My short fiction and poems explore how characters or personas resist and/or conform to social structures. In my early fiction, published largely in feminist presses, I explore subjectivities and agency of white rural girls and mothers, as well as a health professional in Santa Fe, N.M. My later stories and poems are more intersectional in their attention to raced and classed gender binaries and queer rural subjectivities, both in relation to the U.S.-Mexican border and to contemporary American gun violence (see published poetry samples here and here in issue 39). One of my first short story publications was recently re-released by the original publisher, and a later story can be found here.


My co-edited book, which arose out of a six-college pedagogical project, features how teachers conceive of their work in relation to disciplines and social justice. In Social Justice Education: Inviting Faculty to Transform Their Institutions (Stylus Press), we focus on the academy as a whole, existing and potential structures for change, and challenges and successes in particular classes. The book includes a final chapter by a former student and a foreword by Julia Alvarez. My own chapter focuses on course pedagogy in my class Writing for Social Change, in which students engaged in collaborative fieldwork, community learning and digital writing. The book has been cited in resource guides and earned positive reviews from several teaching journals. Diversity and Democracy described it as “inspiring…an excellent tool for faculty development around questions of social justice teaching…[with] its ambitious yet concrete approach” (see more in “reviews”). You can also find the book and more excellent reviews on Amazon.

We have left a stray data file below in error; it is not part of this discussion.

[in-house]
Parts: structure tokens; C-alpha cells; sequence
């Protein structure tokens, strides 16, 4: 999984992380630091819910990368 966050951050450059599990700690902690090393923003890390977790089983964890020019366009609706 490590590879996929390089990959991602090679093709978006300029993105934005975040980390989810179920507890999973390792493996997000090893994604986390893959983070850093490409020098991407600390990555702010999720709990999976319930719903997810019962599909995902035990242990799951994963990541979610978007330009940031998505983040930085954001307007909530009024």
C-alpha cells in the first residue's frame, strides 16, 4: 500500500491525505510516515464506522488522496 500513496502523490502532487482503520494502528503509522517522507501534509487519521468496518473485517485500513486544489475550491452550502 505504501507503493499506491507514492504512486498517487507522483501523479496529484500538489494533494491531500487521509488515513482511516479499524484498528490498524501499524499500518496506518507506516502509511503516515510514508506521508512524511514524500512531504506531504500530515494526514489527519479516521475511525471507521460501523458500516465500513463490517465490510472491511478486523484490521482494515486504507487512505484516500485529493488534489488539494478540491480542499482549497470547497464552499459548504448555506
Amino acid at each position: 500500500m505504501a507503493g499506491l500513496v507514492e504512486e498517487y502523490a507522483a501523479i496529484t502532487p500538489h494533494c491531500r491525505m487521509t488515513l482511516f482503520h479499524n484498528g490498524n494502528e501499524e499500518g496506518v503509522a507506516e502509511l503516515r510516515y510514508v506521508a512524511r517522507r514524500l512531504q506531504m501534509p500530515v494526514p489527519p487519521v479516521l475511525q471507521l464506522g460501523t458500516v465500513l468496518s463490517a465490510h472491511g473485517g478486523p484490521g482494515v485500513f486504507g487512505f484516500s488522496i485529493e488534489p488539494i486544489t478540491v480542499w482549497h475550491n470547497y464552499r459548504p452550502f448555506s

My first book, Vermonters At Their Craft (New England Press), is an oral history. I came to the topic having worked as assistant in a pottery studio where women faced the challenge of making a living from crafts in a male dominated industry and an industrial world. My mother, a writer, served on a non-profit board for Vermont craftspeople, so we decided to work as a mother-daughter team. We interviewed a range of Vermont artists, including a basketmaker, a weaver, and a maker of miniature dolls, as well as the more obvious glassblowers, sculptors and printmakers. Many of our subjects were proud to bear the label of craftsperson, despite perceptions that art is higher than craft. National magazines such as The Crafts Report called the book a “welcome addition” to the field and Booklist referred to it as “an enduring volume for all libraries.” I consider oral history an important genre, especially given national obstacles to the status of qualitative research.